This is critical because DOI has already notified Congress of it intent to reprogram funds to implement the BITAM plan. Tribes are unanimously opposed to the BITAM proposal and know it will not work because it so radically changes the way services are provided to Tribes. There is no reason to spend money on a planned reorganization that does not serve the interests of the affected Indian Tribes.

Congress should also make it clear to the DOI that it would prefer that their BITAM proposal be withdrawn and that a new alternative acceptable to Tribes be developed. DOI has committed to making the Task Force process work, but that must include an adequate commitment to ensure the opportunity for participation in the process by all Tribes, through regular communication, a sufficient number of meetings and sufficient resources devoted to this effort for it to meet all of the Task Force objectives.

2. Congress should be prepared to assist Tribes to develop meaningful legislation that will likely, among other things, establish enforceable trust asset management standards that allow the needs of all Tribes to be met consistent with each Tribe's unique resources; that will establish a mechanism for oversight of compliance with the standards; and that will provide a structure for trust asset management that balances the needs of Tribes to be involved with trust asset management with the overall trust asset management responsibilities of the United States.

Tribes, including the Tribes represented on the Tribal Leaders Trust Reform Task Force, are working hard to develop a proposal, or perhaps proposals, that will provide a superior alternative to the BITAM plan already advanced by the Department. Exactly what is to be contained in that proposal is not yet clear, but almost certainly the proposal will have a legislative component to it to ensure that the Department will enact meaningful trust asset management reform. The elements of such legislation may include the establishment of trust asset management standards and an independent commission or other mechanism to ensure compliance with those standards. This legislation must also respect the individual and unique needs of each Tribe, consistent with the ability of Tribes and their members to manage their own assets and affairs through such things as self-governance compacts and self-determination contracts. Finally, the legislation must recognize the need for meaningful government-to-government consultation as the legislation is implemented by the Department.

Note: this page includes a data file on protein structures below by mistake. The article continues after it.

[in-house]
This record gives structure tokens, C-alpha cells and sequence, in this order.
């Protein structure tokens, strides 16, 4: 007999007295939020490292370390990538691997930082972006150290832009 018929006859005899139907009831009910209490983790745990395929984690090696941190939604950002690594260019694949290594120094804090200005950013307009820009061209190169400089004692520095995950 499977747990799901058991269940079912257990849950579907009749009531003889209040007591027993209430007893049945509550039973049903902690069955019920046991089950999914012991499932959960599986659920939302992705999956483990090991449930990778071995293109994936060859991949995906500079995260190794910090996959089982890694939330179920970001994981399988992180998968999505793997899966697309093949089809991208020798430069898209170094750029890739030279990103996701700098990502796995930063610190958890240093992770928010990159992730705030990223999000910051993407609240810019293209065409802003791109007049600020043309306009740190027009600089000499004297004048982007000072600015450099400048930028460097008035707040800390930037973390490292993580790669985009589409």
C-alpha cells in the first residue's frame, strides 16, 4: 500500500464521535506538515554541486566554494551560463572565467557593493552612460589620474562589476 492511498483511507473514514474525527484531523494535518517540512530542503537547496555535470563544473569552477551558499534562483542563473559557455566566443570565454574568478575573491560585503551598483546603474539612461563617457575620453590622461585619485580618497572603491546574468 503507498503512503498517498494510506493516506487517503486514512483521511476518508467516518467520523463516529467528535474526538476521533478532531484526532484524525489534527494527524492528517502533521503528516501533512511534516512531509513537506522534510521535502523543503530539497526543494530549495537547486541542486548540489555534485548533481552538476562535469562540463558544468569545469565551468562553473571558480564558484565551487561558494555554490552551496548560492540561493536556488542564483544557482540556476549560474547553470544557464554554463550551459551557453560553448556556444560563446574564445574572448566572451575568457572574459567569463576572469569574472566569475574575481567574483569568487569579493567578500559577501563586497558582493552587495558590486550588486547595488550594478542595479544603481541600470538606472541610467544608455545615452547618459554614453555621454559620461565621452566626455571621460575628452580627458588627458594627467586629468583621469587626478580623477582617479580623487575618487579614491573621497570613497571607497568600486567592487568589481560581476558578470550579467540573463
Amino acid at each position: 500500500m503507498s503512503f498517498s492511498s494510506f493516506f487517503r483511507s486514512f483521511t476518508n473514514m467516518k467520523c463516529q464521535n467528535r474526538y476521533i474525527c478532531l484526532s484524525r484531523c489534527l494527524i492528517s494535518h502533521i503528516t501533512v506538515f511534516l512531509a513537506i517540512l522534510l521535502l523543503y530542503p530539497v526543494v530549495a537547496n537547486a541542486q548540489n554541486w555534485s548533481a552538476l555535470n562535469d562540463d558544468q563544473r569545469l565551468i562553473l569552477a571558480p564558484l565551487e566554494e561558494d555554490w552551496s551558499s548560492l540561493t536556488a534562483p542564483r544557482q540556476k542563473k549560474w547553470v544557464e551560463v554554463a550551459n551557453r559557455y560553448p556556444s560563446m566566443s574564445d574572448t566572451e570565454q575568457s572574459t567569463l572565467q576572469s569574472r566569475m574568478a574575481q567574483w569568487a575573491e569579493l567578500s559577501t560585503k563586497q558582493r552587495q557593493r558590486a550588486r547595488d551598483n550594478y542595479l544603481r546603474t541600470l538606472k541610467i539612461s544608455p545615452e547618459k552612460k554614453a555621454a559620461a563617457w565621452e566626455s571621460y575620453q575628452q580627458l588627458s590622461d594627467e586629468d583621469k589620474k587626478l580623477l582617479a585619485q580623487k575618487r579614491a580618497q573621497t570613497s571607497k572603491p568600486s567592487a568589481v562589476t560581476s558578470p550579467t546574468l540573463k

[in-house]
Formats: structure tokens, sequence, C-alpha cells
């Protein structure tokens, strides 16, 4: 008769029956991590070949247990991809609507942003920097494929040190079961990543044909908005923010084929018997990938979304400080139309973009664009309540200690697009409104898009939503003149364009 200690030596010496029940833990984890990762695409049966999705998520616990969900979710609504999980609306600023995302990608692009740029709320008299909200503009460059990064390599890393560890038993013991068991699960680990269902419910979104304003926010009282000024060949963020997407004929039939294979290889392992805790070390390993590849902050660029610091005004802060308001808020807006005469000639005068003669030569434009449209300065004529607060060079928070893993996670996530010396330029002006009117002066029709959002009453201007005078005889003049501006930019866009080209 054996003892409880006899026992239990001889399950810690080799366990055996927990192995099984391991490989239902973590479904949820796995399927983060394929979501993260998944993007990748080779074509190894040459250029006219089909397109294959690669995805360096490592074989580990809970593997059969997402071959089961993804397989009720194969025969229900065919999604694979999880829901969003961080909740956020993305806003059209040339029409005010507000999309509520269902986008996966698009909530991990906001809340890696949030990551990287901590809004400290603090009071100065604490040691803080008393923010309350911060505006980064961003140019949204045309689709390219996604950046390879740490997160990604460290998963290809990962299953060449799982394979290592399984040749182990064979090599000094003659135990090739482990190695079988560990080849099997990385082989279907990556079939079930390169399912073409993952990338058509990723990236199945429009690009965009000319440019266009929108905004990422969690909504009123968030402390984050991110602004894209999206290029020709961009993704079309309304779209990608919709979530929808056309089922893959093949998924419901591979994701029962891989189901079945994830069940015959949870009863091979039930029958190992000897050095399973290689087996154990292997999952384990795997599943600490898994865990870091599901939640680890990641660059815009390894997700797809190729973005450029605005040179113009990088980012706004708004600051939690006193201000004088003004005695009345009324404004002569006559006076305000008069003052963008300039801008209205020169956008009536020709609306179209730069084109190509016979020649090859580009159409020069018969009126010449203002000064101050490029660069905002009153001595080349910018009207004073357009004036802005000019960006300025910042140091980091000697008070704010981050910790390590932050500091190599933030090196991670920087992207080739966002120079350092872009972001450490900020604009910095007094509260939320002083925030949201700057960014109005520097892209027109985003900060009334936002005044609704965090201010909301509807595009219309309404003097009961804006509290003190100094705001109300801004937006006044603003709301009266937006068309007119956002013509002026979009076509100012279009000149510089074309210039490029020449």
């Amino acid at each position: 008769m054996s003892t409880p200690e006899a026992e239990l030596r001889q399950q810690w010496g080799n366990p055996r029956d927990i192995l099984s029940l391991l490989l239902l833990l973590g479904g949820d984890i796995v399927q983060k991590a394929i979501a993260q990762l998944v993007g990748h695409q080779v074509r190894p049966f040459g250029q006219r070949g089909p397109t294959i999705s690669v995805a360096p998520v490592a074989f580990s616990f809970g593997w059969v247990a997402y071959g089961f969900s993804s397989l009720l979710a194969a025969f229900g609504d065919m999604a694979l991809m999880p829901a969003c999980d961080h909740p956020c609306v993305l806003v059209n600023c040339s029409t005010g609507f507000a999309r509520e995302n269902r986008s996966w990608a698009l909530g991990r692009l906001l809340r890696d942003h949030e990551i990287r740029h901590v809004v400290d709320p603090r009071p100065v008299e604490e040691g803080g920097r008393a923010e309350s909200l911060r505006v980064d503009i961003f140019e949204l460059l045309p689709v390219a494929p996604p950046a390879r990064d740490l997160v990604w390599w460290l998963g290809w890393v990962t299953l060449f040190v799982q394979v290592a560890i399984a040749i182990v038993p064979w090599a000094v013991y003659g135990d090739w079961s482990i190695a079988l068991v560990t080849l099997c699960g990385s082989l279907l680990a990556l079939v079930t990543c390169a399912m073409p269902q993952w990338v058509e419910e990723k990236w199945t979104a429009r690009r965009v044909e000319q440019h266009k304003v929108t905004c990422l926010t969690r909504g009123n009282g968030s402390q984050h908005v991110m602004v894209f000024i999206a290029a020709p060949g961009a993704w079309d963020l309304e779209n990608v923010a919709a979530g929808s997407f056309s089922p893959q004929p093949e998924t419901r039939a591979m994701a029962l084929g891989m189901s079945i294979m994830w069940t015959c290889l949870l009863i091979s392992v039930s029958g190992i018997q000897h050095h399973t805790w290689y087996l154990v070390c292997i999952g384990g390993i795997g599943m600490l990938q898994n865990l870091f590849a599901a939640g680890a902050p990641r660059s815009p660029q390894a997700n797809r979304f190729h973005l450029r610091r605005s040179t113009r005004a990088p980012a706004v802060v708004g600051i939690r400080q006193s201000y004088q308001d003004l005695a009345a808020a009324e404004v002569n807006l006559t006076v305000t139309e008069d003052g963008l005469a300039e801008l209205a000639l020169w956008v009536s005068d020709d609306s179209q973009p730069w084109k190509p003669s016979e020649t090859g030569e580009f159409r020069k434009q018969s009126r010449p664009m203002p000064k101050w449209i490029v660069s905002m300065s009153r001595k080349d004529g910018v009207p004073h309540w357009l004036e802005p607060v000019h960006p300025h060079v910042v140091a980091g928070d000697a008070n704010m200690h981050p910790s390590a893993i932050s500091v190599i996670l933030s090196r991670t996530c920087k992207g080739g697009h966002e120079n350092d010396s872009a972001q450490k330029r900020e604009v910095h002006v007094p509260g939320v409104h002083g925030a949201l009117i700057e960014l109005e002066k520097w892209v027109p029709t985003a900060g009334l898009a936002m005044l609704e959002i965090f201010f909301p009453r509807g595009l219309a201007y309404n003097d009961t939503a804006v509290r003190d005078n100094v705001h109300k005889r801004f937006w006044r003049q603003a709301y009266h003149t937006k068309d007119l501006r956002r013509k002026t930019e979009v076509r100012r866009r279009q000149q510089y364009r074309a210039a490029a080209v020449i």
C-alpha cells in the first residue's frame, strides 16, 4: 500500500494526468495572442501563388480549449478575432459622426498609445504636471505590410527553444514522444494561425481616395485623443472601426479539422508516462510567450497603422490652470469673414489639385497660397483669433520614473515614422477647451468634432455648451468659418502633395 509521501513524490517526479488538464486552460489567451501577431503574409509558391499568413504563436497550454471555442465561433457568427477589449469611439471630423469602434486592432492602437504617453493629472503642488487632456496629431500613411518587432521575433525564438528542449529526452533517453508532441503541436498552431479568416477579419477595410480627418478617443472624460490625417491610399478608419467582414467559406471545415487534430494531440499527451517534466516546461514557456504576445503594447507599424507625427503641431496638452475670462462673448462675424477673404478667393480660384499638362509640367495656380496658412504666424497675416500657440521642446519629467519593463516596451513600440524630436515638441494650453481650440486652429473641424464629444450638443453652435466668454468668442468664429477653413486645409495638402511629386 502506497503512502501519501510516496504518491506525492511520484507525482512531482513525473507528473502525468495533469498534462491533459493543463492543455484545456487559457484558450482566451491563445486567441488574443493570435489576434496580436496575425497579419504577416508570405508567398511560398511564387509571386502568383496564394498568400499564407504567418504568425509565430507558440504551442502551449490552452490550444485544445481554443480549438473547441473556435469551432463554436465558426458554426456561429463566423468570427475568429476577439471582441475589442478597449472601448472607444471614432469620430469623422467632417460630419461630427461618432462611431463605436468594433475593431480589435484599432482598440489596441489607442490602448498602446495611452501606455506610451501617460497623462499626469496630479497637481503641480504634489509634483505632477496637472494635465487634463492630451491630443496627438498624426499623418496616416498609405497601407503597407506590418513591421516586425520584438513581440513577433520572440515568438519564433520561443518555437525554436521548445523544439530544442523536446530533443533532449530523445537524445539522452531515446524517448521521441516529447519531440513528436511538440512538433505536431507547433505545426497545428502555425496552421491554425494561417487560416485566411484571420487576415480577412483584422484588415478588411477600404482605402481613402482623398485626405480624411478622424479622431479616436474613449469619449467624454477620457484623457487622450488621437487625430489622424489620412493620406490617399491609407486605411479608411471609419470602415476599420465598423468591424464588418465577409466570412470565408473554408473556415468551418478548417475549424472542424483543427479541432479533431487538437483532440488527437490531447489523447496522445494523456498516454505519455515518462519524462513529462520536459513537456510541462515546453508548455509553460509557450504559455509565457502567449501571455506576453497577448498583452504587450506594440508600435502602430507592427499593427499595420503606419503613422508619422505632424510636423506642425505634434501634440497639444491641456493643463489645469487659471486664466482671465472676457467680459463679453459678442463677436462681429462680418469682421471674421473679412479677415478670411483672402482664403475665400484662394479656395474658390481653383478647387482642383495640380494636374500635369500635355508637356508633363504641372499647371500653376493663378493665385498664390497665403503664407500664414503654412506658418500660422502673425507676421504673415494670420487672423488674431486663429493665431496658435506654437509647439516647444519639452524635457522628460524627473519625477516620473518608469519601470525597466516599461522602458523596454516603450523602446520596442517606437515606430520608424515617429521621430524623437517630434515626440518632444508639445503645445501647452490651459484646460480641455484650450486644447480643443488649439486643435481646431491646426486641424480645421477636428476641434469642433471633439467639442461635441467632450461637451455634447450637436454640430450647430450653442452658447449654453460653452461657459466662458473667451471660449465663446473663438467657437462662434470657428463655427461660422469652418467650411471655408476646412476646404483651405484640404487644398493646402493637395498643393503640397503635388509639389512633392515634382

3. Congress should be willing to pass legislation extending any potential statute of limitations that would affect the filing of lawsuits against the United States by the Tribes for trust asset mismanagement.

The issue of a statute of limitations defense that could be raised by the United States in any lawsuit brought by Tribes against the U.S. for trust asset mismanagement arises because of the requirements of the American Indian Trust Fund Management Reform Act of 1994 that reconciliation reports be completed by the Department of the Interior. The Department contracted with Arthur Andersen, one the big five accounting firms, to prepare the overall report and the reports for each tribe with trust funds under management of the Office of Trust Funds Management (OTFM), for the years 1972-1992. Arthur Andersen concluded that the Department lacked the necessary records and systems for a complete review and accounting of Tribal trust accounts, a fact generally acknowledged by the Department.

However, the reports were issued to Tribes beginning early in 1996, and the Department made offers of reconciliation to Tribes based on those reports. Tribes universally rejected the vast majority of these offers as being inadequate because of the inadequacy of the accounting by Arthur Anderson. To the extent the reconciliation reports provide a basis for a lawsuit being commenced by any particular tribe against the United States, the receipt of such reports by any particular tribe may start the statute of limitations on tort related lawsuits against the United States to run for that tribe. The statute of limitations can, and should be extended for at least one year for several reasons: